In some ways, Crowley’s demise seemed inevitable. The transition team’s borrowing of HarperCollins’ credibility evaporated as soon as the publisher announced it was yanking Crowley’s book while it assessed the content. And since Crowley’s resume was built on her Ph.D. and her career as a pundit— she has little in the way of government national-security experience—there was no real justification for her job once those pillars were knocked out.

Or rather, it would have seemed inevitable in what used to be thought of as normal times. But given the extent to which Trump defied standard procedure, surviving a range of moments during the campaign that almost certainly would have been fatal for any other candidate, and given his defiance of the press, it wasn’t inconceivable that Crowley would try ride out the storm.

There are a few possible lessons to be drawn from this. One is that when you’re caught with hands as red as Crowley’s, there’s simply no good comeback. A second, related one is that Trump was far more willing to jettison a minor figure like Crowley than he would be a closer confidant or a Cabinet candidate, and indeed stories about other nominees, from Rex Tillerson to Tom Price to Scott Pruitt, have not derailed them so far.

There are more structural lessons as well. The White House press corps has been the subject of a long string of critiques in recent years. The reporters in the Brady Briefing Room are squeezed on two sides—by successive administrations that have worked to close off their access to the president as much as possible, and by the impression (not unrelated) that few big stories come out of the White House beat anyway. In a column over the weekend, Jack Shafer celebrated Trump’s rise as the logical end of this process:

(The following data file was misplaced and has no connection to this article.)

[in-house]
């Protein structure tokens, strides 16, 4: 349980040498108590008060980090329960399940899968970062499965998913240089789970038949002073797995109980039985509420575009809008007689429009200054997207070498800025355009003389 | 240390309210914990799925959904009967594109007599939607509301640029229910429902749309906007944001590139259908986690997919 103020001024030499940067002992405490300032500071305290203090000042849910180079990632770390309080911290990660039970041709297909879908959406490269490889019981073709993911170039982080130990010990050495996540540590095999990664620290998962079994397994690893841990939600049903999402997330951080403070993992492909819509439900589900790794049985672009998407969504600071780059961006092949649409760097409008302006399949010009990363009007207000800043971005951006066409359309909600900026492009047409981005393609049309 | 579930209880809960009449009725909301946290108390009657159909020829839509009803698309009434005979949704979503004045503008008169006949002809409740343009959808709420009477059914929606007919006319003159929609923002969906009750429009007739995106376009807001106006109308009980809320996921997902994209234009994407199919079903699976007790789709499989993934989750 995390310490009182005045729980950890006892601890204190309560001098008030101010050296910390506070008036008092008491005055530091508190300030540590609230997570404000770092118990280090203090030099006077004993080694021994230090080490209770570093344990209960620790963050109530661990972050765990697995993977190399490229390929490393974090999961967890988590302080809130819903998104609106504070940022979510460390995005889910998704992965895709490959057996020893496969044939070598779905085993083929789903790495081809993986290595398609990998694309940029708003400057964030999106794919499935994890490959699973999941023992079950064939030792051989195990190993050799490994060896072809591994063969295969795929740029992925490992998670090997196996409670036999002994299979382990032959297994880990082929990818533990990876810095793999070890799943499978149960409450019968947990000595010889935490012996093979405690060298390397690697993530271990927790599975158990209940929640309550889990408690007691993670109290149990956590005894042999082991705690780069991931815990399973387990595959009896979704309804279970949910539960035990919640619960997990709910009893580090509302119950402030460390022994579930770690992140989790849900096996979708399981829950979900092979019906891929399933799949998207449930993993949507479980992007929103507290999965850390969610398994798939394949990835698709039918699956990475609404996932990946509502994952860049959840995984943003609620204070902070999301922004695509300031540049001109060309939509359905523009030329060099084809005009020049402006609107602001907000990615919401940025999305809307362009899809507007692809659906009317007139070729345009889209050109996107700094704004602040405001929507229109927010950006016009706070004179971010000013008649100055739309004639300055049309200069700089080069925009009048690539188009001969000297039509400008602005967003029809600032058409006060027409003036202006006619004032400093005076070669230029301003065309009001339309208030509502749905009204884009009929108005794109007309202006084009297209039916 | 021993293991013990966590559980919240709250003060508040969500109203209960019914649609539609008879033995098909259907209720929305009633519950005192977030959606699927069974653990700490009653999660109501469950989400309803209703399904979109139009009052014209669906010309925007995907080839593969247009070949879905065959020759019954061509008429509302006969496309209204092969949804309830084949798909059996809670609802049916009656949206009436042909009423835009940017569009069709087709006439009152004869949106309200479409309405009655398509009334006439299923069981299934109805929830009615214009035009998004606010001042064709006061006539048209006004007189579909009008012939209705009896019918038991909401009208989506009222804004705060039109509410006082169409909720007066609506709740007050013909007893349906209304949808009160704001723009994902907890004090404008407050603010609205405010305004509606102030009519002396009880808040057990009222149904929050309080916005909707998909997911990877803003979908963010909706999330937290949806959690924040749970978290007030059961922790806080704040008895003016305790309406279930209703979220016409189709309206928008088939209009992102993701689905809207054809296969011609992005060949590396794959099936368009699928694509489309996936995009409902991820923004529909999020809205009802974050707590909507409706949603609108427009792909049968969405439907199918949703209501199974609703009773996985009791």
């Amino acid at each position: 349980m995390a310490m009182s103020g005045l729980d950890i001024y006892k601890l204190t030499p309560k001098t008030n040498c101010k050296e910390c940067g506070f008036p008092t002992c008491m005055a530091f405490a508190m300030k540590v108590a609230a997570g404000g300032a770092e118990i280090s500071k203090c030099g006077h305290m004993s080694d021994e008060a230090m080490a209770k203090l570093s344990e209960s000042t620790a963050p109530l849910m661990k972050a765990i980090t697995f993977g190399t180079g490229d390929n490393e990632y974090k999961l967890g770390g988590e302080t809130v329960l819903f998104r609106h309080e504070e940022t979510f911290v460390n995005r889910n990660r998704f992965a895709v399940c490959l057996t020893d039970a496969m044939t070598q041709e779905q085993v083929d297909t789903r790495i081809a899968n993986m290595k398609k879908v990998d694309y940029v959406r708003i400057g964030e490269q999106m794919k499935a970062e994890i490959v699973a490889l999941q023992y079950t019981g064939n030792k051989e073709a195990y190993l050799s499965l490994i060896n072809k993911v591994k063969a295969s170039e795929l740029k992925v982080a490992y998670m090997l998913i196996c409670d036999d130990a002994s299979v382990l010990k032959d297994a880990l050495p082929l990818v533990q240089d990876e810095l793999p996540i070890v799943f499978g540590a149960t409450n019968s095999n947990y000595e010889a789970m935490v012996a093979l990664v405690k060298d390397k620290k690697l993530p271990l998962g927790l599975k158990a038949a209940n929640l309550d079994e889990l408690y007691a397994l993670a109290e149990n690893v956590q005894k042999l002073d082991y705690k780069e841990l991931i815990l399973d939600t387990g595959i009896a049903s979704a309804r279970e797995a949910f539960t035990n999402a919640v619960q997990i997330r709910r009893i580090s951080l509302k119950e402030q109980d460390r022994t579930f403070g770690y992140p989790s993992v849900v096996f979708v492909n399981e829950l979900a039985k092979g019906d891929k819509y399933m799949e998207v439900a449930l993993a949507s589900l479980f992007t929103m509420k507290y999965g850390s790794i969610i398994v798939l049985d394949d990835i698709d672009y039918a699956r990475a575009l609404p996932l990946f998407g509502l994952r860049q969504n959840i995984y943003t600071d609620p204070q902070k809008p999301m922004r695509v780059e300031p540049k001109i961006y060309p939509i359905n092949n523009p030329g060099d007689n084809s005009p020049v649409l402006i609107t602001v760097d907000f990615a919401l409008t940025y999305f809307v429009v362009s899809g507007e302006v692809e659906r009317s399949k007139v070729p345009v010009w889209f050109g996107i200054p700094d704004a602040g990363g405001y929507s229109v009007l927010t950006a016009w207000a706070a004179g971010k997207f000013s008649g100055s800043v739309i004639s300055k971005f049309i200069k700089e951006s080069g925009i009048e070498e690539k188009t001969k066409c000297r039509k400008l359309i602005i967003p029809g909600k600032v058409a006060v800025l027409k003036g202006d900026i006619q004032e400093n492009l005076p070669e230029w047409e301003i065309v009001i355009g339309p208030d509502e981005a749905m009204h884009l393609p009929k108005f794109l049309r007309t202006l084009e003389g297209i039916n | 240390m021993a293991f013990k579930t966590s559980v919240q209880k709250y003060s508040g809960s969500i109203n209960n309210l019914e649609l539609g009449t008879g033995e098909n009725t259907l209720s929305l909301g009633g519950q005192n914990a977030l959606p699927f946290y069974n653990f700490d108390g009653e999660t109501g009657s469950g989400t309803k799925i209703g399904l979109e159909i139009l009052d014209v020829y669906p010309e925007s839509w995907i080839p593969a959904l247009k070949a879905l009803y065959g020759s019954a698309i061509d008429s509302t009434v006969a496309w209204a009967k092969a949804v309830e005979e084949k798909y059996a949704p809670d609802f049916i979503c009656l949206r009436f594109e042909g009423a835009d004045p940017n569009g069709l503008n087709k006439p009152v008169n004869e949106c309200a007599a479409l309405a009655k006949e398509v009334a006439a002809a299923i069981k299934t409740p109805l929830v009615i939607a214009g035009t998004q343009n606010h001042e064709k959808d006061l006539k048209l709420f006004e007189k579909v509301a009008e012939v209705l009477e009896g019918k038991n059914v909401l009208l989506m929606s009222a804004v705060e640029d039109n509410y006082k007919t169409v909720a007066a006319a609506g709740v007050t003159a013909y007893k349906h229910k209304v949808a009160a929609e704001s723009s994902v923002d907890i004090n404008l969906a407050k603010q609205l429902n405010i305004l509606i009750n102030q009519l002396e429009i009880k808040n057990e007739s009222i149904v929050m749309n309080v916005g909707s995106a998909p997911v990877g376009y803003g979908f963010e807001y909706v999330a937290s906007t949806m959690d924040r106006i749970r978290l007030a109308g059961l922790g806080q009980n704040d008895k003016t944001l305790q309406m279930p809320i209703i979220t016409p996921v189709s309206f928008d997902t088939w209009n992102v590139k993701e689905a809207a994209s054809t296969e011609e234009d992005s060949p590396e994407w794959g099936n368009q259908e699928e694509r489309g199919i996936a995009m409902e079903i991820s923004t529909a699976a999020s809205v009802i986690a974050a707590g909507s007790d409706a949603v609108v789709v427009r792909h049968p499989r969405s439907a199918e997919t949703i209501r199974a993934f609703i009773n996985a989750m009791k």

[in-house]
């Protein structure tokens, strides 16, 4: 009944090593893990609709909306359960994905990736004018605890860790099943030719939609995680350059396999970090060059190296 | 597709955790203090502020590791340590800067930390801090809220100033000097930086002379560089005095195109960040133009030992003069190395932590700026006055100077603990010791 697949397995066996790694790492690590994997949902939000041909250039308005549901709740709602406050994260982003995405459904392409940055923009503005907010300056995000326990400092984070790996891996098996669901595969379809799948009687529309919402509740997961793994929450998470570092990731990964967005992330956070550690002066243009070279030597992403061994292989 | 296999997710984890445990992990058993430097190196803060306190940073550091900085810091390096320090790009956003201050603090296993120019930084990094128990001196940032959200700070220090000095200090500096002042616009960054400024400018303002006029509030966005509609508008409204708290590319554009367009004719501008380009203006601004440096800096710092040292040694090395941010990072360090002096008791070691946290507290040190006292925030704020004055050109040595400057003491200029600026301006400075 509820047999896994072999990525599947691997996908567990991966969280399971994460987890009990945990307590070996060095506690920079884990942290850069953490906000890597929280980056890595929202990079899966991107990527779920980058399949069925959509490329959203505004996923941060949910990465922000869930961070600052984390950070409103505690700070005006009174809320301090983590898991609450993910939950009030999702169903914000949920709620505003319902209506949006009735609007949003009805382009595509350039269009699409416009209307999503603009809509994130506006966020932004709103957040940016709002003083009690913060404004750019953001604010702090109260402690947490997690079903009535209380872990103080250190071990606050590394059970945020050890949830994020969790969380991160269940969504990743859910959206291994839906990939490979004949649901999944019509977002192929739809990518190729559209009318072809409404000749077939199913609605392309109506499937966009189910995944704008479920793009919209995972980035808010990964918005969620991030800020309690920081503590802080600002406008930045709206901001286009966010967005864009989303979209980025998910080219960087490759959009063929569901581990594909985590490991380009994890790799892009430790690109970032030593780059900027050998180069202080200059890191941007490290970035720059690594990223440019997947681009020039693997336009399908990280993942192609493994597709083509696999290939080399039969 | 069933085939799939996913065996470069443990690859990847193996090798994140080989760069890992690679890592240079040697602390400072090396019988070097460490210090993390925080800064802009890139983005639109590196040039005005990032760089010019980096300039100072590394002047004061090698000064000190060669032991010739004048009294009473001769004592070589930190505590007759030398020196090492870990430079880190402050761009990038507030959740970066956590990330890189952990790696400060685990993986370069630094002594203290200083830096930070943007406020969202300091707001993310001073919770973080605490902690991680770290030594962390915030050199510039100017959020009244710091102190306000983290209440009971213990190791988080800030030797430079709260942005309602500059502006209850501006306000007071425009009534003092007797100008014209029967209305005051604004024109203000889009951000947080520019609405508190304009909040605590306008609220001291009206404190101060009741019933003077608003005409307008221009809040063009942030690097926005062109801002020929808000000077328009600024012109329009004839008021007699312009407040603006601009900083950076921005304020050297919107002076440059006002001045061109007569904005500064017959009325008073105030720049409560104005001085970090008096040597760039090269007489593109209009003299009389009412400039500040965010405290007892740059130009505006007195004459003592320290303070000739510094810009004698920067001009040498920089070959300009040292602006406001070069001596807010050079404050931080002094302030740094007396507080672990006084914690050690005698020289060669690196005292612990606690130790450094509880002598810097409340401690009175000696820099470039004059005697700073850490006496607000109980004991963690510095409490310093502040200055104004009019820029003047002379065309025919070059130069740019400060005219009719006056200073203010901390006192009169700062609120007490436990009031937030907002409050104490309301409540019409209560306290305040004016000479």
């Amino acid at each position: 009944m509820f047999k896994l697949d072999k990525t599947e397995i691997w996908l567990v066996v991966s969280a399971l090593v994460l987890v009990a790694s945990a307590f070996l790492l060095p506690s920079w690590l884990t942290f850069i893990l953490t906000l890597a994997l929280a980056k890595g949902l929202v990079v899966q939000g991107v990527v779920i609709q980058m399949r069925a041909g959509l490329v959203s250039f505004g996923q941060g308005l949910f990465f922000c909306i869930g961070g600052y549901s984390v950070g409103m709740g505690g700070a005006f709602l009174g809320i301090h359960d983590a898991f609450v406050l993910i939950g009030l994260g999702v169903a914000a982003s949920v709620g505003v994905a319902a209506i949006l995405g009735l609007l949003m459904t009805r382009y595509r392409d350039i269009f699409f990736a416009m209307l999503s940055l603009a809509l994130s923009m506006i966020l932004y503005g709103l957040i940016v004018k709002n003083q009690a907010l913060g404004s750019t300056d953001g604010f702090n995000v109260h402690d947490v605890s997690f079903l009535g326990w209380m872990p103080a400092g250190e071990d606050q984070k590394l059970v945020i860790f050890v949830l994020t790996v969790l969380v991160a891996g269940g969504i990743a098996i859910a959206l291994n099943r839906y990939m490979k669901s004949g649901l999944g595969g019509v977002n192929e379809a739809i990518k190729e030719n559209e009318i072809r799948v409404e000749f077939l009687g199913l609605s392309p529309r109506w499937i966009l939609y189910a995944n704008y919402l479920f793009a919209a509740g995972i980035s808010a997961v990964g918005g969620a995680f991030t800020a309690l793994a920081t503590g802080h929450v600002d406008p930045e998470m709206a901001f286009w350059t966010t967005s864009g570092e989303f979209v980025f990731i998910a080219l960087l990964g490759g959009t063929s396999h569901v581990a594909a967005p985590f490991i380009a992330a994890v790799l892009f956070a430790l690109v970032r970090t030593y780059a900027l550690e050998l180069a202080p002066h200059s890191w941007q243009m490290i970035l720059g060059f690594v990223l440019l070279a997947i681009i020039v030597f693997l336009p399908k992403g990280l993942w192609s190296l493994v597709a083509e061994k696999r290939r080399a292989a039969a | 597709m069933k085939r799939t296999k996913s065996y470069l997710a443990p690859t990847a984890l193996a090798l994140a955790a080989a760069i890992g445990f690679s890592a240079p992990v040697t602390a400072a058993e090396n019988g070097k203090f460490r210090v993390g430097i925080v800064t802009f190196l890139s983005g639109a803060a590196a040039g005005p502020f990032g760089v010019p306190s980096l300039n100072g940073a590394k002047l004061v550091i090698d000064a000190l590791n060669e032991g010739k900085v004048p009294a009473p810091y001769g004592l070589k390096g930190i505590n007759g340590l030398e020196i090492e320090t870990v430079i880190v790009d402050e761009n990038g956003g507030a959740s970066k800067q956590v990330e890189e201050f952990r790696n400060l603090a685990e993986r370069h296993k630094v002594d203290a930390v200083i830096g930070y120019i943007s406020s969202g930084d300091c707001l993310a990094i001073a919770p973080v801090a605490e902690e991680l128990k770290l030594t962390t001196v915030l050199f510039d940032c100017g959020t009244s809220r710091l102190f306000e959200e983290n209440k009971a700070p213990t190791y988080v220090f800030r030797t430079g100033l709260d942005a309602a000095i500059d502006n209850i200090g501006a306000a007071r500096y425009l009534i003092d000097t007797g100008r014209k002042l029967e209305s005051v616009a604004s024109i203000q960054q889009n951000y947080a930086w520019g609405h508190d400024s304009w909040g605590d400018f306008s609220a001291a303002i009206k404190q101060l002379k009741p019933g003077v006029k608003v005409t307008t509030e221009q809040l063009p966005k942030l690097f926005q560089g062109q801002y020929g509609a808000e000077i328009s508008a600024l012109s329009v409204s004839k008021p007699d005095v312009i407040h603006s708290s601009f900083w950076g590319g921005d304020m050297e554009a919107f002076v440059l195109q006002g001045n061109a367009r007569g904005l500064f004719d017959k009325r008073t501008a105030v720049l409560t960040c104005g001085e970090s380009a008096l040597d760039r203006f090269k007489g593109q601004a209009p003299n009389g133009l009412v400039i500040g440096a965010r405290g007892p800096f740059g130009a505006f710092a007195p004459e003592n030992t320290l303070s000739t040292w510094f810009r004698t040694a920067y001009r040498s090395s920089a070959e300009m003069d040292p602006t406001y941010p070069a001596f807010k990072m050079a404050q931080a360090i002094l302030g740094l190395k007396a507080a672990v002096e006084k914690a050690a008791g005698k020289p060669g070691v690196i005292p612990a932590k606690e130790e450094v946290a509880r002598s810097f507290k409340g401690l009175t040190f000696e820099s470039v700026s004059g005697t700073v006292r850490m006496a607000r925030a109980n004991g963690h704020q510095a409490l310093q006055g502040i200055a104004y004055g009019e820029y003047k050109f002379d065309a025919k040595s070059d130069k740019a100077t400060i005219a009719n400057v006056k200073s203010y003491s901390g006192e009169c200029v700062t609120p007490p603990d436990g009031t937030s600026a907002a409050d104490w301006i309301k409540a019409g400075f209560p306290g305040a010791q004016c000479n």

Reporters must treat Inauguration Day as a kind of Liberation Day to explore news outside the usual Washington circles. He has been explicit in his disdain for the press and his dislike for press conferences, prickly to the nth degree about being challenged and known for his vindictive way with those who cross him. So, forget about the White House press room. It’s time to circle behind enemy lines.

That means focusing in other directions, from executive-branch agencies to Congress, Shafer wrote. The Crowley stories are one example of that, and it’s a juicy slab of poetic justice that they were spearheaded by CNN—the very network Trump ignored and berated as “fake news” during his press conference.

But Trump’s repeated claims that the press was irrelevant and powerless should never have been taken at face value, and Crowley’s withdrawal underscores this. Trump’s political genius was not in steering away from the press. It was recognizing how important the press was and figured out ways to marshal it to his own ends. When he blasted the press as powerless early in the campaign, it was disingenuous posturing. Throughout his career as a businessman, Trump grasped the power of using the media to his own ends, and that may be the most important lesson he brings to Washington. (By the end of the campaign, his attacks on the media seemed to become personal, as he got angrier and angrier at the stories about him.) The Crowley affair shows that while the president-elect may be unusually skilled at manipulating the press, he is not omnipotent.